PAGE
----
46. Sabini E., Schubert H., Murshudov G., Wilson K. S., Siika-Aho M., Penttilä M. The three-dimensional structure of a Trichoderma reesei β-mannanase from glycoside hydrolase family 5. Acta Crystollogr. Sect. D Biol. Crystallogr. 2000;56:3–13. [PubMed]
47. Wang A., Wang X., Ren Y., Gong X., Bewley J. D. Endo-β-mannanase and β-mannosidase activities in rice grains during and following germination, and the influence of gibberellin and abscisic acid. Seed Sci. Res. 2005;15:219–227.
48. Wilson S. M., Burton R. A., Doblin M. S., Stone B. A., Newbigin E. J., Fincher G. B., Bacic A. Temporal and spatial appearance of wall polysaccharides during cellularization of barley (Hordeum vulgare) endosperm. Planta. 2006;224:655–667. [PubMed]
49. Szyjanowicz P. M., McKinnon I., Taylor N. G., Gardiner J., Jarvis M. C., Turner S. R. The irregular xylem 2 mutant is an allele of korrigan that affects the secondary cell wall of Arabidopsis thaliana. Plant J. 2004;37:730–740. [PubMed]
50. Dhugga K., Barreiro R., Whitten B., Stecca K., Hazebroek J., Randhawa G., Dolan M., Kinney A., Tomes D., Nichols S., Anderson P. Guar seed β-mannan synthase is a member of the cellulose synthase super gene family. Science. 2004;303:363–366. [PubMed]

Articles from Biochemical Journal are provided here courtesy of The Biochemical Society
PubReader format: click here to try


Save items

Related citations in PubMed

See reviews...See all...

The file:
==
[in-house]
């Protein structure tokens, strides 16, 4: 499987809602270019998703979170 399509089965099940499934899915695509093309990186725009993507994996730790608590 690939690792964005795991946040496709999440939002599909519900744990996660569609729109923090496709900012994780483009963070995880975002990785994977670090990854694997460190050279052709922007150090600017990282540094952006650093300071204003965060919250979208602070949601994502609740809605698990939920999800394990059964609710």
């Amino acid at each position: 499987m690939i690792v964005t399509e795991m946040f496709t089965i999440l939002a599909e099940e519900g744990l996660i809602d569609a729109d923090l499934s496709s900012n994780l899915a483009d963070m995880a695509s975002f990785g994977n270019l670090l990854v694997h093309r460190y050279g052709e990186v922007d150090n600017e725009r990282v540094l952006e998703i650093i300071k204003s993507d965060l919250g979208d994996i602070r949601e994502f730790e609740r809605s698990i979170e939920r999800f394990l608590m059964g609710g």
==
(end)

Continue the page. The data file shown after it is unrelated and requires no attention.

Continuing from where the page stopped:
Cited by other articles in PMC

See all...


  • Compound
    PubChem chemical compound records that cite the current articles. These references are taken from those provided on submitted PubChem chemical substance records. Multiple substance records may contribute to the PubChem compound record.
  • MedGen
    Related information in MedGen
  • Nucleotide
    Primary database (GenBank) nucleotide records reported in the current articles as well as Reference Sequences (RefSeqs) that include the articles as references.
  • Protein
    Protein translation features of primary database (GenBank) nucleotide records reported in the current articles as well as Reference Sequences (RefSeqs) that include the articles as references.
  • PubMed
    PubMed citations for these articles
  • Substance
    PubChem chemical substance records that cite the current articles. These references are taken from those provided on submitted PubChem chemical substance records.
  • Taxonomy
    Taxonomy records associated with the current articles through taxonomic information on related molecular database records (Nucleotide, Protein, Gene, SNP, Structure).
  • Taxonomy Tree
    Taxonomy Tree

Recent Activity

Your browsing activity is empty.

Activity recording is turned off.

Turn recording back on

See more...